In the latest attempt to lure the jobless into work, the UK government is tightening the highly punitive sanction system still further. Unemployed claimants who have not found a job after four weeks, instead of the current 12 weeks, will be forced to find work, even if it’s outside their skill or experience, or face cuts in their benefits.
In the last 40 years, Britain’s benefit system for working age adults has become increasingly mean and more and more punitive. In the mid-2010s, over 5 million sanctions were issued against claimants often for minor breaches such as missing or being late for a job centre interview. At one stage the Department of Work and Pensions was levying more fines than the criminal justice system.
The social security system is built around the idea of social reciprocity – that rights come with duties. The principle of entitlement laid out by the Beveridge Report in 1942, and enshrined in the post-war national insurance reforms also came with a duty to seek work. But initially, these conditions were applied relatively softly.
While reciprocity has been an important source of public support for collective social security, today’s emphasis on state coercion is at odds with the principle of entitlement and national insurance. Coercion is also not in the interest of the wider economy or of those without work. Because of the risk of being forced into unsuitable jobs, some with skills will not bother to apply for benefit, and end up joining the hundreds of thousands who have dropped out of the labour market altogether. While the DWP has undertaken detailed research into the impact of sanctions they have refused a Freedom of Information request from academic David Webster to release a copy of the report. Independent evidence, however, shows that the great majority of new claimants of working age are actively looking for work, while more severe sanctions have failed to bring better long term employment prospects and mostly pushed the jobless into deeper poverty and ill-health.
This new crackdown, aimed at forcing the jobless into work, whatever the quality or suitability, is another step back to the era when parts of the workforce were treated as an expendable commodity, to be hired and fired as required, or as the headmaster of Rugby School Dr Matthew Arnold declared in 1845 , as ‘hands… not as heads, hearts or souls’. It seems that the principles of the Victorian Poor Law, and its assertion that poverty was self-inflicted and that support should come on the harshest of terms, carries as much if not more influence over social policy today than the fundamental value system laid down by Beveridge.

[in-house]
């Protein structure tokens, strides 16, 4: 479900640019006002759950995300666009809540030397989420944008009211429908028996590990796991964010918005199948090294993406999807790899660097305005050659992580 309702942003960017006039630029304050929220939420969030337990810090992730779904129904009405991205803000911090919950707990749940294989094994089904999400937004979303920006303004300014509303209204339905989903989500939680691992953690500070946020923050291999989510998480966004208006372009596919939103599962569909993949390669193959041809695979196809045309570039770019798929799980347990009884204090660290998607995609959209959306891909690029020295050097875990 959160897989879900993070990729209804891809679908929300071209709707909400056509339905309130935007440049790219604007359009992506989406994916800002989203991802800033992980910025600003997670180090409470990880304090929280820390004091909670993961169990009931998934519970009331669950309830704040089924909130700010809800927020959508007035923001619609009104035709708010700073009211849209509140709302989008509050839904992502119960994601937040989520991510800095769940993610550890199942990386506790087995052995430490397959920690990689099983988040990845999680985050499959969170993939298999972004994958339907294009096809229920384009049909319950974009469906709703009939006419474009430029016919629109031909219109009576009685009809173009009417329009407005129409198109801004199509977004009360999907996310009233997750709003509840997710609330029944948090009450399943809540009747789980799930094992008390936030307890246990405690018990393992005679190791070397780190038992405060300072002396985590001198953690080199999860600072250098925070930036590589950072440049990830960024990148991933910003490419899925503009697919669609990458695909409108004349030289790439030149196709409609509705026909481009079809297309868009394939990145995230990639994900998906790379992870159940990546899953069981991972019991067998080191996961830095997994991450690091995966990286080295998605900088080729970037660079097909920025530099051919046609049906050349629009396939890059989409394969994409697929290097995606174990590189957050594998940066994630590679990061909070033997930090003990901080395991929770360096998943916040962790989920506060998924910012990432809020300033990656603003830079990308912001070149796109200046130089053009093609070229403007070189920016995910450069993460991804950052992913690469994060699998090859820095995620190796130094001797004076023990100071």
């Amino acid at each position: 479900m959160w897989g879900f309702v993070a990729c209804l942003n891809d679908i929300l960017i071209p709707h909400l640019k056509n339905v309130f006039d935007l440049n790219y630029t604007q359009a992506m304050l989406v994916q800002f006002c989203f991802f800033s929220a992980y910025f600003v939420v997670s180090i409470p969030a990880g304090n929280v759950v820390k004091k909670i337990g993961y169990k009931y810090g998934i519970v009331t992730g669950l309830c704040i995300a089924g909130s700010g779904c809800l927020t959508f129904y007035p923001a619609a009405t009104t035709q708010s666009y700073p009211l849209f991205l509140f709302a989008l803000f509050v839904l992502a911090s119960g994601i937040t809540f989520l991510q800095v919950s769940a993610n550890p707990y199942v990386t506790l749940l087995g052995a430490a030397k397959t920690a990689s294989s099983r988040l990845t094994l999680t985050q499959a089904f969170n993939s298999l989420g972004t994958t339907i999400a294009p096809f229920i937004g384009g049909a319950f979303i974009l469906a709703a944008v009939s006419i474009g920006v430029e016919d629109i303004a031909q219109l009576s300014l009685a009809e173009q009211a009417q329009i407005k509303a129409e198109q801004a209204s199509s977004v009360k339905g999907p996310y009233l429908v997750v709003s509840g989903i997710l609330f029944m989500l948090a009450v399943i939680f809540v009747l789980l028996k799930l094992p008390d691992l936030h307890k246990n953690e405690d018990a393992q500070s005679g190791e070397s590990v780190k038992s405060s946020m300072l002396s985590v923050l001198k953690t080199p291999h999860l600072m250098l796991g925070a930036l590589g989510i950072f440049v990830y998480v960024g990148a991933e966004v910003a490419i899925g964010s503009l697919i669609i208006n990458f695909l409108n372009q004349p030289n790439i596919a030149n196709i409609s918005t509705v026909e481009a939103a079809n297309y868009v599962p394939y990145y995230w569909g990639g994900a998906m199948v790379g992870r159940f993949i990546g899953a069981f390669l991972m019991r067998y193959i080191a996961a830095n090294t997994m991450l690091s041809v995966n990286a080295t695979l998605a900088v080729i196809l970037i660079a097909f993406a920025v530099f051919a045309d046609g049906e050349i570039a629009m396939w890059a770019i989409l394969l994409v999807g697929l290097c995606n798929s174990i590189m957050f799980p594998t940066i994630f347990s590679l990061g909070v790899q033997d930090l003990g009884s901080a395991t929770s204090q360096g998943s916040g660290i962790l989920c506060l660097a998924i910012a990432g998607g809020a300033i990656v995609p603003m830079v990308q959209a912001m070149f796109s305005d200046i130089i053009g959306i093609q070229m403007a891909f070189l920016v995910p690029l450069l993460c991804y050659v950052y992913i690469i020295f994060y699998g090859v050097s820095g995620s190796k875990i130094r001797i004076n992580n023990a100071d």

The principle of reciprocity, for example, is today applied in a heavily one-sided way taking Britain back to a pre-war system based on a hierarchy of rights and responsibilities. As George Orwell then warned, Britain is like a family, with ‘rich relations who have to be kow-towed to, and poor relations who are horribly sat upon.’ Rich and poor citizens are treated by different standards, a built-in source of inequity exacerbated by near peak post-war levels of poverty and deepening divisions across society. While the Department of Work and Pensions is seen as alien by large numbers who seek its help, the HMRC and the Department for Business, Energy and Industrial Strategy are, for the rich, essentially benign.
Despite question marks about the source and wider impact of today’s towering and lowly taxed personal fortunes, lavishly paid and over-powered corporate leaders and financiers mostly get a free ride from government and little proper public scrutiny. Today’s business elite, free of the ‘deserved’/’undeserved’ distinction applied to benefit claimants, first introduced in the nineteenth century, has been handed a license to secure an inflated share of national wealth out of proportion to their contribution.
Runaway rewards for the rich and sanctions for the poor is not a politics of the common good. Rights and duties have only been close to alignment across society in the post-war era, a time when the business class mostly accepted that corporate leadership came with obligations to employees and the local and national community as well as shareholders.
Today’s plutocracy mostly view their self-interest and that of society as one and the same. Business makes a big contribution to jobs and prosperity but is supported in that role by significant and growing state support including a system of ‘corporate welfare’ in grants, subsidies and tax breaks worth some £93 billion pa (close to the total benefit bill excluding pensions). This comes free of conditions on tax dodging, employment practices, or social responsibility.
Contrast this with the ‘rewards’ offered by society to a growing section of the workforce – from care workers to hospitality staff – of insecurity and low pay, despite performing, as the pandemic has revealed, the essential but poorly compensated tasks on which society depends. Millions are active citizens, carers and volunteers, mostly women, typically giving a good deal more than they take and more than fulfilling the obligations of social membership.
While COVID-19 has provided a real opportunity to create a more even pattern of rights and responsibilities across society, this new move by government is taking us away from that goal, and should be dropped.
Stewart Lansley is the author of The Richer The Poorer, How Britain Enriched the Few and Failed the Poor, a 200-year history. He is a visiting fellow at the University of Bristol and a Council member of the Progressive Economy Forum.
The Richer, The Poorer: How Britain Enriched the Few and Failed the Poor by Stewart Lansley is available on the Policy Press website. Order here for £15.99.
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